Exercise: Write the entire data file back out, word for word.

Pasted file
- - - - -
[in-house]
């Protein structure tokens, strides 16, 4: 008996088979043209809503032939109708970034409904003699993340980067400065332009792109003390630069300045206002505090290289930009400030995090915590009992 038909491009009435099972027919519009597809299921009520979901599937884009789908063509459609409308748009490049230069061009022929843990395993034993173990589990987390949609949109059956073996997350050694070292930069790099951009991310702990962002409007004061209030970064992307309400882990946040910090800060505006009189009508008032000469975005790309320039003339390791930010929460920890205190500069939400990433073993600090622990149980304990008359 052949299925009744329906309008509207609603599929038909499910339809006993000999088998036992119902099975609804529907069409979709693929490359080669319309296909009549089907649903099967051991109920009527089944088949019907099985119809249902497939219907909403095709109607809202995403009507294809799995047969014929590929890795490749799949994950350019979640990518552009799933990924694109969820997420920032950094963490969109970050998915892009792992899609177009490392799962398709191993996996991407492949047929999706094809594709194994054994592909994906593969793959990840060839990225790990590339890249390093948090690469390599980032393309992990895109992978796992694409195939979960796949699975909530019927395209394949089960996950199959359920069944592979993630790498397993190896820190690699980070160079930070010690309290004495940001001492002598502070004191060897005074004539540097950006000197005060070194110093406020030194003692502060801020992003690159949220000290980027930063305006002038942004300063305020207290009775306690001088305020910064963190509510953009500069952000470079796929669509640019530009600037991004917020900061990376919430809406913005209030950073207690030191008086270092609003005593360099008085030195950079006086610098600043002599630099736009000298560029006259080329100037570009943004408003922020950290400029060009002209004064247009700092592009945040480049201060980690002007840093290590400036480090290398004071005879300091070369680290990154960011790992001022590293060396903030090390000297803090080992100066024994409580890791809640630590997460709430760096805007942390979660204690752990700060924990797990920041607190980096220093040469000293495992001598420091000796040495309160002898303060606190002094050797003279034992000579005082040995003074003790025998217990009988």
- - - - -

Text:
[in-house]
């Protein structure tokens, strides 16, 4: 008996088979043209809503032939109708970034409904003699993340980067400065332009792109003390630069300045206002505090290289930009400030995090915590009992 038909491009009435099972027919519009597809299921009520979901599937884009789908063509459609409308748009490049230069061009022929843990395993034993173990589990987390949609949109059956073996997350050694070292930069790099951009991310702990962002409007004061209030970064992307309400882990946040910090800060505006009189009508008032000469975005790309320039003339390791930010929460920890205190500069939400990433073993600090622990149980304990008359 052949299925009744329906309008509207609603599929038909499910339809006993000999088998036992119902099975609804529907069409979709693929490359080669319309296909009549089907649903099967051991109920009527089944088949019907099985119809249902497939219907909403095709109607809202995403009507294809799995047969014929590929890795490749799949994950350019979640990518552009799933990924694109969820997420920032950094963490969109970050998915892009792992899609177009490392799962398709191993996996991407492949047929999706094809594709194994054994592909994906593969793959990840060839990225790990590339890249390093948090690469390599980032393309992990895109992978796992694409195939979960796949699975909530019927395209394949089960996950199959359920069944592979993630790498397993190896820190690699980070160079930070010690309290004495940001001492002598502070004191060897005074004539540097950006000197005060070194110093406020030194003692502060801020992003690159949220000290980027930063305006002038942004300063305020207290009775306690001088305020910064963190509510953009500069952000470079796929669509640019530009600037991004917020900061990376919430809406913005209030950073207690030191008086270092609003005593360099008085030195950079006086610098600043002599630099736009000298560029006259080329100037570009943004408003922020950290400029060009002209004064247009700092592009945040480049201060980690002007840093290590400036480090290398004071005879300091070369680290990154960011790992001022590293060396903030090390000297803090080992100066024994409580890791809640630590997460709430760096805007942390979660204690752990700060924990797990920041607190980096220093040469000293495992001598420091000796040495309160002898303060606190002094050797003279034992000579005082040995003074003790025998217990009988």